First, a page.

Crosse descendants in New Zealand come from principally two early settler family lines, the Crosse and Thorby families. The prevailing tradition is that the surname ‘Crosse’ was given to the bearers of the cross standard or Christian flag during the times of the Crusades (11th to 13th centuries). Charles Grant Crosse had immediate forebears who were lawyers, university dons, Anglican clergymen and military men. If you go to St Margaret’s Chapel alongside Westminster Abbey you will see plaques commemorating two Crosse forebears – the Coat of Arms of Sir Thomas Crosse granted to him by Queen Anne during her reign (1702 – 1714), and Sir John Crosse, a highly regarded citizen of London who died in 1762 and is buried at St Margaret’s. The Thorby family, by contrast, belonged to a larger group of artisans and craftsmen who lived in and around London.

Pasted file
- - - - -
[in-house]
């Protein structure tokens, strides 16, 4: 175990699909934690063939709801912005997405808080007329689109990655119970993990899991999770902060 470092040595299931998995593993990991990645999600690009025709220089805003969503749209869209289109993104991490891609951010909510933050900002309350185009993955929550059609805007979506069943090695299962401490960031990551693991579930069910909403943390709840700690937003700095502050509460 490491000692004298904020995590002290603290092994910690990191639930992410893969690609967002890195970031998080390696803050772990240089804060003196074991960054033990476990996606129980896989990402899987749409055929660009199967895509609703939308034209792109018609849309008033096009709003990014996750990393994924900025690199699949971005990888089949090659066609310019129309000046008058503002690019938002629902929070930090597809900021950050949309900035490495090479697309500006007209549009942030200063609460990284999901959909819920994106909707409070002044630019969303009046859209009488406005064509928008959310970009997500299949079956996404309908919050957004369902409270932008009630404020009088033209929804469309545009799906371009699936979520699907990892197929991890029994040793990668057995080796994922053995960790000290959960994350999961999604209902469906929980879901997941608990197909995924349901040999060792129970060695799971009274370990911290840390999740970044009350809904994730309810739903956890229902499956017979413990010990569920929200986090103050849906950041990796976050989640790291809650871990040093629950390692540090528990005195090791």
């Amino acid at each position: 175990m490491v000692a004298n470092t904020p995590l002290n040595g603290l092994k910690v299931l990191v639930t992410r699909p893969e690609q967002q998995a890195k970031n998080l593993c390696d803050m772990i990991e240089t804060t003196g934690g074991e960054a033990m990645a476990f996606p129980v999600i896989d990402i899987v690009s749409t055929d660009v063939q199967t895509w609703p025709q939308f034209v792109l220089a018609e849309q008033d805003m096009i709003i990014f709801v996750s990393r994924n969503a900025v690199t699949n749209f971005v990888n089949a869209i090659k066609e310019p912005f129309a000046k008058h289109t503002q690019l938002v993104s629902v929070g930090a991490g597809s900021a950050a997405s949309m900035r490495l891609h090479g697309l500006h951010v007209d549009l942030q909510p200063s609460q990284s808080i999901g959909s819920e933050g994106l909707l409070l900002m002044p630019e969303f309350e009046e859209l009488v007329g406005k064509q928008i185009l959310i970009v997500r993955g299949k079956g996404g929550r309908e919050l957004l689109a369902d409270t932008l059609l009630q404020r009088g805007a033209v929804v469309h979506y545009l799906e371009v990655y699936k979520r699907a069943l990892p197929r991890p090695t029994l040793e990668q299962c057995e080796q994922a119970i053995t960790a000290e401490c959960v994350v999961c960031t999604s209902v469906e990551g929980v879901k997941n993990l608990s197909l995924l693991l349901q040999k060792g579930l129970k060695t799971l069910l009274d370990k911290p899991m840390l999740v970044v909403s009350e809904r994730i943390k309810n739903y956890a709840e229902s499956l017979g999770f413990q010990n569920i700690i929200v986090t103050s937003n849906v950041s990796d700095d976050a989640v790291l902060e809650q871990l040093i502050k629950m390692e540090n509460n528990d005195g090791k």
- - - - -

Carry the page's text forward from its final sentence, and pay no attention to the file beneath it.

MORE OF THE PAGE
So our Crosse and Thorby tipuna were part of the migration of British settlers who came to New Zealand to establish a new life for themselves. The publicity of the New Zealand Company advertised the colony as the new utopia.

The Lady Nugent sea voyage

On the 10th October 1840 the Thorby family joined 258 other passengers on board the barque, Lady Nugent, at Gravesend docks, London, with Captain Santry as ship’s master. (The 2010 family reunion was held 170 years after almost to the day.) Autumn was approaching and the immigrants would have been glad to leave before winter set in. Ezekiel (aged 30), his wife Mary Anne, nee Wood, (aged 27) and their four children – Elizabeth (10) and three other siblings under the age of four, had left their home in Bishop’s Stortford, north of London, a market town in Hertfordshire, near the Essex County border. Ezekiel was a carpenter and would have been attracted by the prospect of full employment in the building trade in the young colony.